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Providers, Hospitals, and the CJR Program – What You Need To Know!

CJR(January 12, 2016): In our previous article on this subject, we discussed the new Comprehensive Joint Replacement program (CJR program) that CMS has initiated. Under that program, Medicare will pay approximately 800 hospitals in 67 MSAs a bundled payment to cover the costs of virtually all the care that is related to the treatment of Medicare patients receiving chronic lower joint replacements that fall within certain DRGs — from the initial hospitalization through 90 days after discharge. The program, which begins April 1 of 2016 and lasts for five years, makes the hospital responsible for the costs of all of this care irrespective of the type of entity or individual that provides the post-discharge care, with the opportunity for the hospital to share in any savings below the price that Medicare sets if it meets certain quality metrics.

Our earlier article set forth briefly how the program operates in a broad perspective. However, the Centers for Medicare and Medicaid Services (CMS) and the Office of Inspector General (OIG) have recognized that if they are going to hold hospitals accountable for the costs of these services, they also need to provide them the ability to incentivize downstream providers to provide quality, cost-effective care to these patients. Thus, the rules permit hospitals to enter into arrangements with certain types of providers and practitioners to share in either, or both, of any bonus payments that they receive from Medicare and/or risk of loss under the CJR program. These are referred to as collaborators and include physicians, physician group practices (PGPs), skilled nursing facilities (SNFs), long-term acute care hospitals (LTACHs), inpatient rehabilitation facilities (IRFs), certain non-physician practitioners (e.g. nurses, NPs, Pas, etc.), home health agencies (HHAs), and providers and suppliers of outpatient therapy services.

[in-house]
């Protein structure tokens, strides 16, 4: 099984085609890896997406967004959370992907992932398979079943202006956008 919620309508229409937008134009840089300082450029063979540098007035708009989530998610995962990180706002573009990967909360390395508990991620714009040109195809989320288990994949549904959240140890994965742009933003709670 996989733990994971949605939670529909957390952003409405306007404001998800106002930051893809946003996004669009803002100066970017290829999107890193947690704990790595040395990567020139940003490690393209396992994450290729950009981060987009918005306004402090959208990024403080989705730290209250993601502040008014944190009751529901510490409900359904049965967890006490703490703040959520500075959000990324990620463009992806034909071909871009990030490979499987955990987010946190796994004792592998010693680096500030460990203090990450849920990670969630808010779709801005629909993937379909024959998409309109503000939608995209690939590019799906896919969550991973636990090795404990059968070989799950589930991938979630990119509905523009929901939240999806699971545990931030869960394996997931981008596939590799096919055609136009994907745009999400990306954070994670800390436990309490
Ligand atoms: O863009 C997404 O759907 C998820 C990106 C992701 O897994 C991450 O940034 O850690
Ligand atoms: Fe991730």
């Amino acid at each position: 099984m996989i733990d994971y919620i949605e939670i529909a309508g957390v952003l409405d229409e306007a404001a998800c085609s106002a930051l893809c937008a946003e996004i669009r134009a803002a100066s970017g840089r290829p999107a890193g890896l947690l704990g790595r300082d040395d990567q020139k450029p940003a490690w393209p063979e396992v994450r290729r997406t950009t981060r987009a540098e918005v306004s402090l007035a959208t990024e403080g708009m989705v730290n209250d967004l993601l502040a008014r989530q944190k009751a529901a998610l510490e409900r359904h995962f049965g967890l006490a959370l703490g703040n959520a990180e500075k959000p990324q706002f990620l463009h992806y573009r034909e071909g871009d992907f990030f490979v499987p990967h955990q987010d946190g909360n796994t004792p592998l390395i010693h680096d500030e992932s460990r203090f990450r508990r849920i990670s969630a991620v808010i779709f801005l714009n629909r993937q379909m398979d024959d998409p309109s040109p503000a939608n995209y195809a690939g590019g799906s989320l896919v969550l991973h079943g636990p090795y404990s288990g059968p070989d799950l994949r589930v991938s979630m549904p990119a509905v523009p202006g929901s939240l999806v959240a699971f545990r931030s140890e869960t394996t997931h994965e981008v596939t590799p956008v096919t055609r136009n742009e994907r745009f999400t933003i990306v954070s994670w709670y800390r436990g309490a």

CMS has set forth specific requirements for these financial arrangements in the regulations. Additionally, both CMS and OIG have provided waivers in certain areas. For example, CMS has waived certain requirements such as the three-day hospitalization requirement for Medicare coverage for SNFs, direct supervision rules for physician services to enable certain types of home visits for non-homebound patients, certain requirements for telehealth services to facilitate these collaborations, and certain incentives that hospitals are permitted to provide beneficiaries.

Additionally, the OIG has waived certain fraud and abuse laws to enable the distribution of gainsharing payments by hospitals, payments of gainsharing amounts received by a physician group practice to physician and non-physician practitioners who are members of the group, and waivers for certain patient incentives made by hospitals to Medicare beneficiaries.

With respect to collaborators, each arrangement must be set forth in a collaboration agreement that has a number of specific requirements. Among these is a requirement that the collaborator must have a compliance program that includes oversight of the collaboration agreement and compliance with the requirements of the CJR program. Hospitals similarly must update their compliance programs to include oversight of sharing arrangements and compliance with the requirements of the CJR program. The collaboration agreement must set forth certain staffing and management information, care redesign, methodologies for determining payment distribution, and others. There are various requirements for oversight, policies and procedures, documentation, manner and amount in which payments can be distributed, and participation in care redesigning for physician group practice collaborators, among other requirements.

For a physician group practice that has entered into a collaboration arrangement, there are separate requirements as to how any bonus payments that the PGP receives from the hospital will be distributed to its members. For hospitals, there are also specific requirements as to how they may provide incentives to beneficiaries that are specified in the rules. These must be “in-kind,” and may include technology items or services.

As noted, above, CMS has also provided several waivers to facilitate coordination of care. First, the regulations waive the direct supervision requirement as part of the “incident to” services for home visits to patients during the episode covered by CJR. Under this waiver, clinical staff would be able to make home visits under the general supervision of a physician or non-physician practitioner where the beneficiary did not otherwise meet the requirements for a home health agency visit, e.g. was not home bound. The waiver would allow up to nine visits during the episode and would be billed under Part B by the physician.